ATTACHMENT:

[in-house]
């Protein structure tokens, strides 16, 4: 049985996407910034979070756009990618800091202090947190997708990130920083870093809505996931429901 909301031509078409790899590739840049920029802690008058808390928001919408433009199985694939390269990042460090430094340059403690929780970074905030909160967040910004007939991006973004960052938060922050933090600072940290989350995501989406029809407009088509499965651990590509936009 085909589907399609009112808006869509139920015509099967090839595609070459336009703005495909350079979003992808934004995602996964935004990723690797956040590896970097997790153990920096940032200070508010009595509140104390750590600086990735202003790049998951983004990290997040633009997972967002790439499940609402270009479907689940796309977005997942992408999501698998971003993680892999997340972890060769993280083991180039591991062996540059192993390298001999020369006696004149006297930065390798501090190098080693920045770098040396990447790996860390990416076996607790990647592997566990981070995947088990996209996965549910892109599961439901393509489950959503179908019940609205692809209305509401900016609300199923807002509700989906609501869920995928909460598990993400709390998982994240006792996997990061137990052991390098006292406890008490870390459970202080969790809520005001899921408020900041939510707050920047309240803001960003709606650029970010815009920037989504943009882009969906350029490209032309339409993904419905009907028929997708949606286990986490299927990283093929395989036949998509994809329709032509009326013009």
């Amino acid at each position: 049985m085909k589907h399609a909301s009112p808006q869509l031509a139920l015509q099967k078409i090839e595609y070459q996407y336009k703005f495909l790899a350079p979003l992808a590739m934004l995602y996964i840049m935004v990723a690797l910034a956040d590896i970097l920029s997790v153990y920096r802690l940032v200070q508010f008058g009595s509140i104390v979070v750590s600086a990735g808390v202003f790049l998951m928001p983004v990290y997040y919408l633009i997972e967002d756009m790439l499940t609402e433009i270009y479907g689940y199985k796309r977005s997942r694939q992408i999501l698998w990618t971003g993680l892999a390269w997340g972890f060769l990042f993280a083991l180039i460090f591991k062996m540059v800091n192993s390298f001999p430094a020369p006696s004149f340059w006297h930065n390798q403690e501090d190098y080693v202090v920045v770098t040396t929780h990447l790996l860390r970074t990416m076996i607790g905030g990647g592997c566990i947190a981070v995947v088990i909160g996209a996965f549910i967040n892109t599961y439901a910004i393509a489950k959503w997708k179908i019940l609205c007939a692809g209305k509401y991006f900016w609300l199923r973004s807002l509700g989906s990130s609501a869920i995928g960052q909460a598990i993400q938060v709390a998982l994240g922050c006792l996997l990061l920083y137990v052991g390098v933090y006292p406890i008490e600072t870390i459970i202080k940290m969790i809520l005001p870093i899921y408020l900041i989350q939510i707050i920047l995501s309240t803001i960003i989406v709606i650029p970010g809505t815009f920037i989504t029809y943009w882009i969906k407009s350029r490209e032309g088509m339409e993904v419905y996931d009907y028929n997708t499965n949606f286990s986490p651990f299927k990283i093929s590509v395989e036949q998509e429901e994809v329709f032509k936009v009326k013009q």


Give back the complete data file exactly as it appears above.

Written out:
[in-house]
């Protein structure tokens, strides 16, 4: 049985996407910034979070756009990618800091202090947190997708990130920083870093809505996931429901 909301031509078409790899590739840049920029802690008058808390928001919408433009199985694939390269990042460090430094340059403690929780970074905030909160967040910004007939991006973004960052938060922050933090600072940290989350995501989406029809407009088509499965651990590509936009 085909589907399609009112808006869509139920015509099967090839595609070459336009703005495909350079979003992808934004995602996964935004990723690797956040590896970097997790153990920096940032200070508010009595509140104390750590600086990735202003790049998951983004990290997040633009997972967002790439499940609402270009479907689940796309977005997942992408999501698998971003993680892999997340972890060769993280083991180039591991062996540059192993390298001999020369006696004149006297930065390798501090190098080693920045770098040396990447790996860390990416076996607790990647592997566990981070995947088990996209996965549910892109599961439901393509489950959503179908019940609205692809209305509401900016609300199923807002509700989906609501869920995928909460598990993400709390998982994240006792996997990061137990052991390098006292406890008490870390459970202080969790809520005001899921408020900041939510707050920047309240803001960003709606650029970010815009920037989504943009882009969906350029490209032309339409993904419905009907028929997708949606286990986490299927990283093929395989036949998509994809329709032509009326013009």
């Amino acid at each position: 049985m085909k589907h399609a909301s009112p808006q869509l031509a139920l015509q099967k078409i090839e595609y070459q996407y336009k703005f495909l790899a350079p979003l992808a590739m934004l995602y996964i840049m935004v990723a690797l910034a956040d590896i970097l920029s997790v153990y920096r802690l940032v200070q508010f008058g009595s509140i104390v979070v750590s600086a990735g808390v202003f790049l998951m928001p983004v990290y997040y919408l633009i997972e967002d756009m790439l499940t609402e433009i270009y479907g689940y199985k796309r977005s997942r694939q992408i999501l698998w990618t971003g993680l892999a390269w997340g972890f060769l990042f993280a083991l180039i460090f591991k062996m540059v800091n192993s390298f001999p430094a020369p006696s004149f340059w006297h930065n390798q403690e501090d190098y080693v202090v920045v770098t040396t929780h990447l790996l860390r970074t990416m076996i607790g905030g990647g592997c566990i947190a981070v995947v088990i909160g996209a996965f549910i967040n892109t599961y439901a910004i393509a489950k959503w997708k179908i019940l609205c007939a692809g209305k509401y991006f900016w609300l199923r973004s807002l509700g989906s990130s609501a869920i995928g960052q909460a598990i993400q938060v709390a998982l994240g922050c006792l996997l990061l920083y137990v052991g390098v933090y006292p406890i008490e600072t870390i459970i202080k940290m969790i809520l005001p870093i899921y408020l900041i989350q939510i707050i920047l995501s309240t803001i960003i989406v709606i650029p970010g809505t815009f920037i989504t029809y943009w882009i969906k407009s350029r490209e032309g088509m339409e993904v419905y996931d009907y028929n997708t499965n949606f286990s986490p651990f299927k990283i093929s590509v395989e036949q998509e429901e994809v329709f032509k936009v009326k013009q």